Film Review: The Great Beauty

Many will call this Fellini’s Rome revisited for the 21st century, but Paolo Sorrentino’s visually dazzling tour de force serves more significantly as a sprawling canvas for another stunning performance from Toni Servillo, here starring as a troubled aging playboy and guide through his Rome.

Nov 14, 2013

-By Doris Toumarkine


filmjournal/photos/stylus/1389448-The_Great_Beauty_Review_Md.jpg

For movie details, please click here.

Writer-director Paolo Sorrentino scored spectacularly with the frenetic political biopic Il Divo, which starred his frequent collaborator Toni Servillo. Again, with The Great Beauty, the film is blessed with his participation. Here, he plays Jep, a jaded journalist hotshot questioning his life.

The film will inevitably draw comparisons to Fellini classics like La Dolce Vita, 8 ½ and Roma, but the Fellini halo effect could prove especially advantageous. While fun and entertaining, Sorrentino’s Roman holiday, a long stretch at well over two hours, is a more challenging excursion. Most art-house fans will enjoy the spectacle but, while Sorrentino delivers a flood of gorgeous imagery and pounding soundtrack of mostly Italian pop and disco, he overpopulates the film. Characters in Jep's world mostly sparkle with flash and eccentricities, but are too flighty to care about and, worse, often too numerous to follow (not that they even deserve more attention, which might be Sorrentino’s point).

The Great Beauty
is more anecdotal portrait than pulsating narrative. The film begins with the sudden collapse of a Japanese tourist taking in the sights. His only connection to the film, from which he quickly disappears, is the mortality he symbolizes. But the loud and crowded rooftop blowout party that immediately follows has much to do with the film.

At the heart of the party and at the film’s heart is Jep, the elderly man about town who will take viewers on a sometimes manic, sometimes reflective journey into the contemporary Rome he knows. This is a specific world where the privileged, the coasters and wannabes gossip, laze about and play. As a seasoned culture reporter, Jep is at the center of this very “leisure” class. But he’s also the product of a place long shared culturally and historically with the Catholic Church. So nuns, priests, cardinals and religious school students occasionally cross his path, just as their sanctuaries often distract him.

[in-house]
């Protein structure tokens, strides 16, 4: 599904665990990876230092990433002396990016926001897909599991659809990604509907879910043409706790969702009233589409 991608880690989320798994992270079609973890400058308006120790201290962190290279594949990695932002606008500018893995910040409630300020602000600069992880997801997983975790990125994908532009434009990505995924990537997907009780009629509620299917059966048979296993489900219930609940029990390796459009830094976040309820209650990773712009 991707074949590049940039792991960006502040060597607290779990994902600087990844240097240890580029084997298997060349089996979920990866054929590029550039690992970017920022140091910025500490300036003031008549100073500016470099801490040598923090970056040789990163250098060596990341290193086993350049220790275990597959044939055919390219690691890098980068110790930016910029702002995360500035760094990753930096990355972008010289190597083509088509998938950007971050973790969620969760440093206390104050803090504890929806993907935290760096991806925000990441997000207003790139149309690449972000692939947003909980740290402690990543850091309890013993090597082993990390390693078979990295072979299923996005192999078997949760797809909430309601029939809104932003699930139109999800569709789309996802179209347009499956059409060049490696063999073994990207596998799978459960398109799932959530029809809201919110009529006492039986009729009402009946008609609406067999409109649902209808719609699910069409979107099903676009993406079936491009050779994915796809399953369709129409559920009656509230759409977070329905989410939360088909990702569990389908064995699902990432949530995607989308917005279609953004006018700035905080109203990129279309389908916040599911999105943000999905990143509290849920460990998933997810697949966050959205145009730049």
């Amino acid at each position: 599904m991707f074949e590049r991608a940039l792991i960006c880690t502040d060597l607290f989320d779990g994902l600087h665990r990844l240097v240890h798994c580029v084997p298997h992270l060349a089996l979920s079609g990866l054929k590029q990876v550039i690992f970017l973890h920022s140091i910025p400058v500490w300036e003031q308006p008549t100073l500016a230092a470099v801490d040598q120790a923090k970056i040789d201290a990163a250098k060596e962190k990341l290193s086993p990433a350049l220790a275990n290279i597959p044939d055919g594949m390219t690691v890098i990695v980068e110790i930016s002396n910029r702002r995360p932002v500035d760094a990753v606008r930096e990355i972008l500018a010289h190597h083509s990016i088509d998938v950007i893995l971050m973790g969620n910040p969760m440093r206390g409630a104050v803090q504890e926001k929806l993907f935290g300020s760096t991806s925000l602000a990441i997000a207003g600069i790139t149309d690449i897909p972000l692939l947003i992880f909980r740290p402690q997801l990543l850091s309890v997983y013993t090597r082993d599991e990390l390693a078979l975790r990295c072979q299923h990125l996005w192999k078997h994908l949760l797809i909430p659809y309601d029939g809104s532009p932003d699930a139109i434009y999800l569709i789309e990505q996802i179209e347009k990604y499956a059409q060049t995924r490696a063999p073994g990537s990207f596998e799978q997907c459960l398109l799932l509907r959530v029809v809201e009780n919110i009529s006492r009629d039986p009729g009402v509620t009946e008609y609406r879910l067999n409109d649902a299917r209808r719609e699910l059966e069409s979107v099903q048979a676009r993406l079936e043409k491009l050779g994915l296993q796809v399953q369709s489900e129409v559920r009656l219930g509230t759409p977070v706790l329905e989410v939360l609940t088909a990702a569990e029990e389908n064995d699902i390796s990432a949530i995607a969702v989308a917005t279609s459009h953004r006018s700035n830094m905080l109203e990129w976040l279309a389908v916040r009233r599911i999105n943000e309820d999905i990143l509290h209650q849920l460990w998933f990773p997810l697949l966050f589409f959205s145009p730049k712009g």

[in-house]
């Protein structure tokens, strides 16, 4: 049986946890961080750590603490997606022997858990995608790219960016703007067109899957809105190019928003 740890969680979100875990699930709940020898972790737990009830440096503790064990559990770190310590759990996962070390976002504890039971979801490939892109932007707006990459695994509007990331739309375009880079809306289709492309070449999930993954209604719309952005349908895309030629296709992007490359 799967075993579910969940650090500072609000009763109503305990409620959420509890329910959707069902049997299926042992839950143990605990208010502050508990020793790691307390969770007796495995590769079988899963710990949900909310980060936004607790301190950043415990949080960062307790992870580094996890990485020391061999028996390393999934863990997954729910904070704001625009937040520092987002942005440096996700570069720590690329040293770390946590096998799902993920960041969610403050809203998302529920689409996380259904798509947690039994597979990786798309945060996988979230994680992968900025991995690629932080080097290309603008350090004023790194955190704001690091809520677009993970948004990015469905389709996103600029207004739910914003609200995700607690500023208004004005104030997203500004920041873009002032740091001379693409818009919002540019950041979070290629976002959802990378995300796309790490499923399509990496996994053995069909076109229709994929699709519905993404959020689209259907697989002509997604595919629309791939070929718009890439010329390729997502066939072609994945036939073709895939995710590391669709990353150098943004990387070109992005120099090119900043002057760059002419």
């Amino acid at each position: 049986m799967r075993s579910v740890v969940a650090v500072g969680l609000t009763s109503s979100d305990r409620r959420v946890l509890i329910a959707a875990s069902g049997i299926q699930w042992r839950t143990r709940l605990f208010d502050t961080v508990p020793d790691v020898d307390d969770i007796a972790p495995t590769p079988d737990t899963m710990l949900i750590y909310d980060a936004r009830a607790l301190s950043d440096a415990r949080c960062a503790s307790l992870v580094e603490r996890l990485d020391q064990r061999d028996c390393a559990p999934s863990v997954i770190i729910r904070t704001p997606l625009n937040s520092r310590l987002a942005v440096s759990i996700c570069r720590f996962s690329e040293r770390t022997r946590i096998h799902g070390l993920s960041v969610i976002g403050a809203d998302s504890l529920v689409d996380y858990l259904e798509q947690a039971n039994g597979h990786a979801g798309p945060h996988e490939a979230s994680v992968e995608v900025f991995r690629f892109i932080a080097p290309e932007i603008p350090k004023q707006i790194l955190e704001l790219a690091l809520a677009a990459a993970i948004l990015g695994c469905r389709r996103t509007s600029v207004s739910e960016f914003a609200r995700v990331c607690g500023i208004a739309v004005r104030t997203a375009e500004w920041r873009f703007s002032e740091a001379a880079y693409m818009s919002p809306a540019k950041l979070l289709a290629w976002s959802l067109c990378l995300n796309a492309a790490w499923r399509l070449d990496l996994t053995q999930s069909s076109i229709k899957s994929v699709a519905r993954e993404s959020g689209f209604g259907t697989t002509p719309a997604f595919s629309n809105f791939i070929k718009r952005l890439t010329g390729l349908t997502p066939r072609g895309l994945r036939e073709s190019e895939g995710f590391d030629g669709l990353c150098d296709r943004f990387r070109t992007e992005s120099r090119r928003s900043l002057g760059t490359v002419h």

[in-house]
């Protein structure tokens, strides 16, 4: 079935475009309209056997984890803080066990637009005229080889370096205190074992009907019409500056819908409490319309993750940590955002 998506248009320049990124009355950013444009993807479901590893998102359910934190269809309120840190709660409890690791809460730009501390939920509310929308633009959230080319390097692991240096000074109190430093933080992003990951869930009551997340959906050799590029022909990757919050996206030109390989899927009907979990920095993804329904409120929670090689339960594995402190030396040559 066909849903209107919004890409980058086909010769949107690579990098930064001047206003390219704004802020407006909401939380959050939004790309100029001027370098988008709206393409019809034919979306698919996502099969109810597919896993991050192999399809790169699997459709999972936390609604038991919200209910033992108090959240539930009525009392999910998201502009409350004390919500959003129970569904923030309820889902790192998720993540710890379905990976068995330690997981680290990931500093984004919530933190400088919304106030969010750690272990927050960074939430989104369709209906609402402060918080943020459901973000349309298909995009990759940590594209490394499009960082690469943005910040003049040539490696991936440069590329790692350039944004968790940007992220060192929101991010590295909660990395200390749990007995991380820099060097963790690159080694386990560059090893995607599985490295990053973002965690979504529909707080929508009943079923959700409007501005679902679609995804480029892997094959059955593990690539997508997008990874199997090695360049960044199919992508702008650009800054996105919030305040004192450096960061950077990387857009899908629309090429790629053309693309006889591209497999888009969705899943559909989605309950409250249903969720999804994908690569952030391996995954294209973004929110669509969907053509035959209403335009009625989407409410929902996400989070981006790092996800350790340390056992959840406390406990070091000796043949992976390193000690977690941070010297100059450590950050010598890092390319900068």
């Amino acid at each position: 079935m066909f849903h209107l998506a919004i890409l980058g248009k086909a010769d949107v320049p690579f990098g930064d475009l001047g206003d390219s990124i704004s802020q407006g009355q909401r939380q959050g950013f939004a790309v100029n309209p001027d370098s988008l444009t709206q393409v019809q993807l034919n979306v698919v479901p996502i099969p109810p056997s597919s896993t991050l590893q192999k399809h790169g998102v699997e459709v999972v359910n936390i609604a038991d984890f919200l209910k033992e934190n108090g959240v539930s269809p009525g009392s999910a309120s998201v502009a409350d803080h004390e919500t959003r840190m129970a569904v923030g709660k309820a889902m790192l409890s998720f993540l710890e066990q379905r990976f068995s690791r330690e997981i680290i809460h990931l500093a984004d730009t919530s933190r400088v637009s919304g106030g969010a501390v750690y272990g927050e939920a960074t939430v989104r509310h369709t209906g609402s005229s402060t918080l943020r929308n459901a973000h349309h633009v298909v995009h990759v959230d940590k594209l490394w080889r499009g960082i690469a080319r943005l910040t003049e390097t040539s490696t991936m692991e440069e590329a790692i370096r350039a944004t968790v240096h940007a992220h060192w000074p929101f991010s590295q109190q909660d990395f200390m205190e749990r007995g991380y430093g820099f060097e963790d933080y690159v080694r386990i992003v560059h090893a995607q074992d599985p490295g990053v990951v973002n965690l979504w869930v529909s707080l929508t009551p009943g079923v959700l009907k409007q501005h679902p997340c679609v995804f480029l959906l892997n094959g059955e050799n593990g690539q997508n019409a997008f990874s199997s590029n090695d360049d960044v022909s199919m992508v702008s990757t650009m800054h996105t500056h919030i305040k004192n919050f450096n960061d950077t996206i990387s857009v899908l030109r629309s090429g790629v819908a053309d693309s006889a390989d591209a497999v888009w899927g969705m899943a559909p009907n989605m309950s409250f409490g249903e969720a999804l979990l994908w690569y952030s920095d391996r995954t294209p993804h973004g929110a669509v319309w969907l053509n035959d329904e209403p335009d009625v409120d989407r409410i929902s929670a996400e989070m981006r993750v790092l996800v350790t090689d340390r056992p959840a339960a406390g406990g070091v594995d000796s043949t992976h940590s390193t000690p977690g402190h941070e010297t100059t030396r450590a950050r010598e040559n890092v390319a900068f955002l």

Early in the film, things change for Jep one woozy morning after his no-holds-barred bash where he and hundreds of his “dearest” friends celebrated his birthday. Now newly arrived at 65 years old, he sinks contemplatively into thoughts about the quality of his life, what he actually loves, and encroaching mortality.

Alone, this habitually nocturnal beast steps into less familiar daylight. Over a few days, he makes stops at various social events (dinners, lunches, salons, clubs, weird art performances, etc.) and schmoozes with a socially minded crowd (artists, aristocrats, business magnates, his dwarf magazine editor).

Fortunately, Jep has some nostalgic romantic memories that soothe (conveyed via flashbacks) and a few close friends, who, like Jep, provide story arcs within this chaotic exploration. They are Romano (Carlo Verdone), a struggling playwright who is the most human in Jep’s crowd, and Ramona (Sabrina Ferilli), the stripper with whom Jep bonds. She’s the daughter of Egidio (Massimo De Francovich), a strip-club owner who loved drugs and was kind to Jep in the old days.

Among the less savory in the jumbo ensemble are Lello Cava (Carlo Buccirosso), a dull toy magnate with little on his mind; socialites Stefania (Galatea Ranzi) and Viola, who’s more focused on her busy social life than on her troubled son; Cardinal Bellucci (Roberto Herlitzka), a regular on the social circuit and ever ready with an haute cuisine recipe or food tidbit; and Orietta (Isabella Ferrari), a chatterbox who writes junk novels. Amidst so many and so much going on, Jep edges towards a surprising closure to his post-midlife crisis.

A hit in Italy, The Great Beauty is the country’s official entry for a 2014 Foreign Language Oscar nomination and has already received several Italian film awards. Most recently, the film was nominated in four of the main categories (best film, director, screenwriter and actor) for the European Film Awards, to be announced on Dec. 7.